If you’re interested in fruit production, you’ll need two genetically different pawpaw trees because they require cross pollination and are self-incompatible.  The best way to accommodate this is to purchase two different cultivars from a nursery.   Even if you have the required two types, you may have to help a bit with pollination.  Bees do not like pawpaw flowers.  The flies and beetles that do pollinate pawpaw are not particularly effective or reliable.  Info on how to do this is included in the fact sheet linked above.  Pawpaw is available from a limited number of nurseries either as seedlings (variable fruit quality and characteristics) or as grafted trees.  Grafted trees of known cultivars will produce fruit with predictable flavor and quality.  Some cultivars that you may be able to find are listed in this pawpaw fact sheet.

Pawpaw fruit is not found much in supermarkets and grocery stores, just at local farmer’s markets or farm stores.  The fresh fruit will only last a few days unless refrigerated, in which case it can be kept for up to 3 weeks.  It’s primarily eaten fresh but has been used to make a variety of products including juice, jam, wine, pancakes and ice cream.  It can be substituted for banana in recipes.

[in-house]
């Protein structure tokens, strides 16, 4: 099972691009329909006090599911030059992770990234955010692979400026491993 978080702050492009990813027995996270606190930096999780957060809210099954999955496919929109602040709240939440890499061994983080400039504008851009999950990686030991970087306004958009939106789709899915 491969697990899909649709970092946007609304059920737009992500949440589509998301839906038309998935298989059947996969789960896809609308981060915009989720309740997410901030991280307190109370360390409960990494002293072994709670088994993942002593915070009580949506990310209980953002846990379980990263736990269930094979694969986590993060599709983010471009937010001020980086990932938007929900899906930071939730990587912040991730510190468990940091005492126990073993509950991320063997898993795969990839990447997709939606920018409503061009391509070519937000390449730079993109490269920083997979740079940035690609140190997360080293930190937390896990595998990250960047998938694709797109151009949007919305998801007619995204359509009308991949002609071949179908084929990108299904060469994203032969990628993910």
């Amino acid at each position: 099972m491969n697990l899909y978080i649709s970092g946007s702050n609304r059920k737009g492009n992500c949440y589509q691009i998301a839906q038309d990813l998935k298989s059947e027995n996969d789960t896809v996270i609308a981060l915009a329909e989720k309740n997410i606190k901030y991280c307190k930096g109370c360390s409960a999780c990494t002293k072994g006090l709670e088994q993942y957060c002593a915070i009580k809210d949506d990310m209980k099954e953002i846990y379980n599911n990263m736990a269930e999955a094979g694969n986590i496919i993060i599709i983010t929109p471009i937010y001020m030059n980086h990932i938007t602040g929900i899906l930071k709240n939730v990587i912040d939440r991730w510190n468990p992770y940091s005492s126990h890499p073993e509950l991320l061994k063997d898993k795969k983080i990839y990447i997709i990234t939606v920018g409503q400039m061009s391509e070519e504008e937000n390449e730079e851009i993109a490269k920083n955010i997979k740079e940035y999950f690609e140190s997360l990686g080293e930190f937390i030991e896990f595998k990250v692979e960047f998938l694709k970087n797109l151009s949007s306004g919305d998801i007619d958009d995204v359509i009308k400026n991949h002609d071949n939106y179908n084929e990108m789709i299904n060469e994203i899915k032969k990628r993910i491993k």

The leaves and twigs of the pawpaw contain chemicals that have beneficial properties such as health benefits (antioxidant) and insecticide products. The wood is not commercially valuable but native Americans used the fibrous inner bark for making ropes, fishing nets and mats.  The logs have been used for split rail fences.

Historically, it is known that Thomas Jefferson had pawpaws growing at his estate home, Monticello.  Lewis and Clark wrote of eating pawpaw during their expeditions.  From Michigan to Virginia, towns and lakes have been named for the pawpaw.  It was named the official state native fruit of Ohio in 2009 where there is an annual pawpaw festival.

Zebra Swallowtail Butterfly (Photo: kids.britannica.com)

The pawpaw is generally free of pest and disease problems.  The pawpaw peduncle borer (Talponia plummeriana) burrows into the flower causing it to die and drop.  In years when this insect is at high population levels it can destroy the majority of the crop.  The caterpillars of the zebra swallowtail butterfly feed exclusively on young pawpaw leaves but don’t do enough damage to cause a problem and the butterflies are quite beautiful.  Deer do not nibble on pawpaw leaves or twigs but will feed on fruit that has fallen to the ground.

So, if you’re in the market for a great new small to medium native fruit tree, be sure to consider the pawpaw.

J. Allen